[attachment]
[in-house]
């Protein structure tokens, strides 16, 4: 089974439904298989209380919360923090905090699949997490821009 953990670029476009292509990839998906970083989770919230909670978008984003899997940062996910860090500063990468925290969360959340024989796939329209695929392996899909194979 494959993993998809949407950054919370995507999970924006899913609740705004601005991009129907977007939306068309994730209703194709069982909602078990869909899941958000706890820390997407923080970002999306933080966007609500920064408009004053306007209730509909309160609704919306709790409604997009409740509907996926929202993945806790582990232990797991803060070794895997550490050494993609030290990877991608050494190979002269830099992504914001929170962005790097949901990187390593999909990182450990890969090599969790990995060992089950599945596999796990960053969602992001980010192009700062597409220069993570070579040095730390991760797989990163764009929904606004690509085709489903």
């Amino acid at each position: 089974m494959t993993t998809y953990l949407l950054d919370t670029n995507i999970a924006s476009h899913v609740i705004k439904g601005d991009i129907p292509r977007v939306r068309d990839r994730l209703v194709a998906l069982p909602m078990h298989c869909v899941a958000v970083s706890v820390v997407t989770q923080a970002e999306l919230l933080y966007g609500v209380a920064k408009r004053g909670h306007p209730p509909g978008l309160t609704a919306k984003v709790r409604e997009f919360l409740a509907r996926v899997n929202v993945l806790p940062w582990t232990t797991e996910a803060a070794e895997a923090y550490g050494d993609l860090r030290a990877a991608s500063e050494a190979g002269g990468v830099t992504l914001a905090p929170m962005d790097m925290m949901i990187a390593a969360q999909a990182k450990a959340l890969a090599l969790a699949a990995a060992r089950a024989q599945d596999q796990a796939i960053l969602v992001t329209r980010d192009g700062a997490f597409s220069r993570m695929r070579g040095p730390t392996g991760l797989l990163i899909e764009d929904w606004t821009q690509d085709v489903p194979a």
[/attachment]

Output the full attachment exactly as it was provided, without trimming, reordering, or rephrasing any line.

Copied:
[in-house]
């Protein structure tokens, strides 16, 4: 089974439904298989209380919360923090905090699949997490821009 953990670029476009292509990839998906970083989770919230909670978008984003899997940062996910860090500063990468925290969360959340024989796939329209695929392996899909194979 494959993993998809949407950054919370995507999970924006899913609740705004601005991009129907977007939306068309994730209703194709069982909602078990869909899941958000706890820390997407923080970002999306933080966007609500920064408009004053306007209730509909309160609704919306709790409604997009409740509907996926929202993945806790582990232990797991803060070794895997550490050494993609030290990877991608050494190979002269830099992504914001929170962005790097949901990187390593999909990182450990890969090599969790990995060992089950599945596999796990960053969602992001980010192009700062597409220069993570070579040095730390991760797989990163764009929904606004690509085709489903």
């Amino acid at each position: 089974m494959t993993t998809y953990l949407l950054d919370t670029n995507i999970a924006s476009h899913v609740i705004k439904g601005d991009i129907p292509r977007v939306r068309d990839r994730l209703v194709a998906l069982p909602m078990h298989c869909v899941a958000v970083s706890v820390v997407t989770q923080a970002e999306l919230l933080y966007g609500v209380a920064k408009r004053g909670h306007p209730p509909g978008l309160t609704a919306k984003v709790r409604e997009f919360l409740a509907r996926v899997n929202v993945l806790p940062w582990t232990t797991e996910a803060a070794e895997a923090y550490g050494d993609l860090r030290a990877a991608s500063e050494a190979g002269g990468v830099t992504l914001a905090p929170m962005d790097m925290m949901i990187a390593a969360q999909a990182k450990a959340l890969a090599l969790a699949a990995a060992r089950a024989q599945d596999q796990a796939i960053l969602v992001t329209r980010d192009g700062a997490f597409s220069r993570m695929r070579g040095p730390t392996g991760l797989l990163i899909e764009d929904w606004t821009q690509d085709v489903p194979a």